# How can a desktop Java game be distributed without a Java runtime dependency?

Is it possible to turn a Java application into a standalone package that runs "out of the box"? The end user should not be required to install any Java JRE, nor should the installer contain a JRE and install it for the user.

The final distribution should contain a native executable (hopefully one for each of Windows, Mac and Linux) along with the regular data files and any extra JARs if needed. I'm not looking for a "one file" solution specifically -- I'd actually like data files to be unobfuscated.

How can this be done?

The main point is that the end user should not be required to install any Java JRE, nor should the installer contain a JRE and install it for the user

You can use Java source/bytecode to machine code compilers. There are Excelsior JET for Windows and Linux (requires license) and GNU Compiler for Java which is old.

If it's ok to contain Java with your game without installing it, then you can probably package Java Runtime with your game and use a start script to set JAVA_HOME to your JRT location prior to launching the game.

EDIT: (comment response) Using the second option, you will still need different builds for different platforms using the appropriate Java runtime for that platform.

EDIT2: Aslo see Dmitry's recent comment.

• If your game is non-commercial, you can get a free Excelsior JET license. – Dmitry Leskov May 12 '13 at 6:53
• The second option sounds good, but if I package my Windows JRE, is it crossplatform? Similarly with Excelsior, would I need to run such compilers on the three different OSes? – leokhorn May 15 '13 at 7:42
• You would need to bundle that platforms JRE with each release, but essentially it will remain cross platforms. – Derek May 15 '13 at 19:26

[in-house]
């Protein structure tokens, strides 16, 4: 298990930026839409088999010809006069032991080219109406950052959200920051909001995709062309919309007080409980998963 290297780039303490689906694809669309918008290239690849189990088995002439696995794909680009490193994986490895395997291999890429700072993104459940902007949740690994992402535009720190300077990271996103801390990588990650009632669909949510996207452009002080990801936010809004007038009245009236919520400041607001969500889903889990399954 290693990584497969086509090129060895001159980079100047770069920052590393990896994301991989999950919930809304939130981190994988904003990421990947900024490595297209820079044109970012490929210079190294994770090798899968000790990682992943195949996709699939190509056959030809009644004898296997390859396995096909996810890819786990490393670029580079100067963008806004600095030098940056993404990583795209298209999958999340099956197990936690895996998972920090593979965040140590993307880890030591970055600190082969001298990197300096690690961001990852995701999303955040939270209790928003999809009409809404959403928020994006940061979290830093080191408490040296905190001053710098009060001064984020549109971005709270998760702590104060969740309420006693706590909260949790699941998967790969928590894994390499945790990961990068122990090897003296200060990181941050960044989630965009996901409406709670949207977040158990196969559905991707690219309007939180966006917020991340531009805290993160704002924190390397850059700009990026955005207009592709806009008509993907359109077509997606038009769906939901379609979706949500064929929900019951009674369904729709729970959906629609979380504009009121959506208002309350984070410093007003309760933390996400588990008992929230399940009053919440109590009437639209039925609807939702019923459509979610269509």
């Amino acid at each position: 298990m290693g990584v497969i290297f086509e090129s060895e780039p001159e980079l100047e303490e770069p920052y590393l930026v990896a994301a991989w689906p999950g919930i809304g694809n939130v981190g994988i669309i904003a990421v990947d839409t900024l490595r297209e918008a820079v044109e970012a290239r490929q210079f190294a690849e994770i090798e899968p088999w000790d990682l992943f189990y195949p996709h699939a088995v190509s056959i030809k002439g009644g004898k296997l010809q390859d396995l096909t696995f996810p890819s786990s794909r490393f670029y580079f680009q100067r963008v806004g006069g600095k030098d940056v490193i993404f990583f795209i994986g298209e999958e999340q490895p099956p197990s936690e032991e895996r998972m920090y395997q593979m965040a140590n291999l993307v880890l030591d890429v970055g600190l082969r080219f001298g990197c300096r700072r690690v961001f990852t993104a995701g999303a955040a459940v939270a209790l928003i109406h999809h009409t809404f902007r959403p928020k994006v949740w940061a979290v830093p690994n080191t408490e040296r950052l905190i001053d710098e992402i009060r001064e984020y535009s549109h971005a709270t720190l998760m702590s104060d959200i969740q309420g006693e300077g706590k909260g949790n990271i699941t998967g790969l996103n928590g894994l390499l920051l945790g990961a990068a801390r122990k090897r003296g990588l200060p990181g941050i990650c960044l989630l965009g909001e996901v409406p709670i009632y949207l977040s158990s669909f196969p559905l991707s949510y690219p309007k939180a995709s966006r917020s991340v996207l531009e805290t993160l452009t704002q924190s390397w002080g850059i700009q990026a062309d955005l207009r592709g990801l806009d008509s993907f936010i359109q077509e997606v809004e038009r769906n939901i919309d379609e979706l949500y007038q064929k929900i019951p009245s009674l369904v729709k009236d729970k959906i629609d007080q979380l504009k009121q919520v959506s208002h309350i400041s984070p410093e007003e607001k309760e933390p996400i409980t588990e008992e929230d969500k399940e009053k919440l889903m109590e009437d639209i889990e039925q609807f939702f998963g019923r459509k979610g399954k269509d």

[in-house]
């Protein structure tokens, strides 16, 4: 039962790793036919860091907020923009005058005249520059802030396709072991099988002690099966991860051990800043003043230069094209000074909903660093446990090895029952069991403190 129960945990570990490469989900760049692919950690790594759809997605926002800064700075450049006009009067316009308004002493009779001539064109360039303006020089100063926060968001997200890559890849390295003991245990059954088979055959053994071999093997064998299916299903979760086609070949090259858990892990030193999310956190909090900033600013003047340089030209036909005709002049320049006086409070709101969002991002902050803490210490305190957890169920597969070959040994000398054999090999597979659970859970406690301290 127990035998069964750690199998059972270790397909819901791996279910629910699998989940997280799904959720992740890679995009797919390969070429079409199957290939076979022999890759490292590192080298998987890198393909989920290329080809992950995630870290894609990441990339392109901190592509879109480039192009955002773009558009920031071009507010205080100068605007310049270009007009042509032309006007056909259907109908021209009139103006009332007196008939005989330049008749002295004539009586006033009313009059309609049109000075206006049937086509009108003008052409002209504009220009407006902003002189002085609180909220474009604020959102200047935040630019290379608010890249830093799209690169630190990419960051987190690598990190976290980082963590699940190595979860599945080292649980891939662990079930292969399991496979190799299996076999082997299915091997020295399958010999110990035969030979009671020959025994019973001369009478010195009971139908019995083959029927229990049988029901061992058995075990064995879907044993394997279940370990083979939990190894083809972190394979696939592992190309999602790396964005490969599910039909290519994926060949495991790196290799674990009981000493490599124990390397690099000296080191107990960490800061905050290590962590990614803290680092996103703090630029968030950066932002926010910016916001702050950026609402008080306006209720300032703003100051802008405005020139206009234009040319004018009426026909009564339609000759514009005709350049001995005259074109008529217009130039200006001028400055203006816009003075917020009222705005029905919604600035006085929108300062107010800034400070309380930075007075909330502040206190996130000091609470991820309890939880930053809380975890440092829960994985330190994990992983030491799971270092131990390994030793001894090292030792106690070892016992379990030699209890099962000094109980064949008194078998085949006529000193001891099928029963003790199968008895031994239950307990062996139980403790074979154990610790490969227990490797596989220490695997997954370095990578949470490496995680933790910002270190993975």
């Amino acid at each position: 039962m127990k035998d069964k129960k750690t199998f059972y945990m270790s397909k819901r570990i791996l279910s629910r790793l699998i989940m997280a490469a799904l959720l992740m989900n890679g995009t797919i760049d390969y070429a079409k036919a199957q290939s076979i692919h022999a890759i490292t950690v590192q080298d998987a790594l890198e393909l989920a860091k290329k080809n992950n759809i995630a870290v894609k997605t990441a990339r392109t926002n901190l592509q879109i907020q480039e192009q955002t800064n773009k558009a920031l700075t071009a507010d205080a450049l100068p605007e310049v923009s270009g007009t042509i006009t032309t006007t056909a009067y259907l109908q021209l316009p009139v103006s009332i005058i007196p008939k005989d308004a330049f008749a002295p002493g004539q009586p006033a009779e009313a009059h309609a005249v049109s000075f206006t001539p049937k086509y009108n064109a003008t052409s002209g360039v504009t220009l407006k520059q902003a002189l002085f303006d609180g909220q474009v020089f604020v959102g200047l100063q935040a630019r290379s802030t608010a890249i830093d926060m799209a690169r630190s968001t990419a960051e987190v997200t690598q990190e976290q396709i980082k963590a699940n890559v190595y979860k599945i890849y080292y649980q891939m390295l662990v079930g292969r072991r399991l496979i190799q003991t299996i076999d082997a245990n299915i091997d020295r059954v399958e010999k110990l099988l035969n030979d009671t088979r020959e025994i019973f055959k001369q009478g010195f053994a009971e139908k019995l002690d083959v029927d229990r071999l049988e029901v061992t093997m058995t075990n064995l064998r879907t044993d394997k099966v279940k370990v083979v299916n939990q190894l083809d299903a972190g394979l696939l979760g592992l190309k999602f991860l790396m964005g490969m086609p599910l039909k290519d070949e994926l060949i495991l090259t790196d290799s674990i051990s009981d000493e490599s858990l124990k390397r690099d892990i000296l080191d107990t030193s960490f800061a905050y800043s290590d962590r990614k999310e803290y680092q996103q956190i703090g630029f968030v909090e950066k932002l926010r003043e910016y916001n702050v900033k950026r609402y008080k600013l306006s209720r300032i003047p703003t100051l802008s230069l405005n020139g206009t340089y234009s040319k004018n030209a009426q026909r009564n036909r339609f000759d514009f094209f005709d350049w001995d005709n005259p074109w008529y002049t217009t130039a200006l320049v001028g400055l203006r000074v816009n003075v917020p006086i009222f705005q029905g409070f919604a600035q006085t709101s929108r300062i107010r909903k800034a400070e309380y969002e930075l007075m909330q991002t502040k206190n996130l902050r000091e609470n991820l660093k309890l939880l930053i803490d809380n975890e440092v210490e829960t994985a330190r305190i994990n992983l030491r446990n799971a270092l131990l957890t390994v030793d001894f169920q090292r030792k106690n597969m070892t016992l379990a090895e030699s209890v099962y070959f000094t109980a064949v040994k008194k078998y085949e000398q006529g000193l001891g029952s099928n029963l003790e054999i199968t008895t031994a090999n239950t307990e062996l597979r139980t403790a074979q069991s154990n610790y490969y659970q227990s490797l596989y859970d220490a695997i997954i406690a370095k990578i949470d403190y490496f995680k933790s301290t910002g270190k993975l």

• @leokhorn At some point, there has to be native code. Either you have to compile to native code, or you have to run on a native VM. There is no plan C. – Adrian May 16 '13 at 19:28
• GCJ is now officially dead, whereas Excelsior JET Standard Edition has become free for commercial use as well, though if your only concern is the ease of distribution, there are many alternatives – Dmitry Leskov Mar 6 '17 at 7:53

For Mac, see the Oracle documentation for packaging a Java app for Mac. They've set up Java 7 so that you can bundle the runtime into an application bundle containing your jar files (.app is a folder treated as executable really), which is required for distribution on the Mac App Store. Basically, the .app bundle does mostly the same as what Eren's JAVA_HOME answer suggests, but is packaged as a "native" Mac app.

For distributing without the Mac App Store, you can get away with not signing the app, telling your Mountain Lion users that they can get around Gatekeeper by right-clicking (or ctrl+click) on your app and clicking on "Open" when they first open the app. This will still warn them that the app is not signed, but it will allow them to open it anyway, and then allow them to double click on the app for subsequent opens.

(side note: you could also get away with Linux-style marking of shell scripts as executable and then construct a .app bundle around that. NetBeans does this on Mac and Linux, though without a bundled JRE/JDK)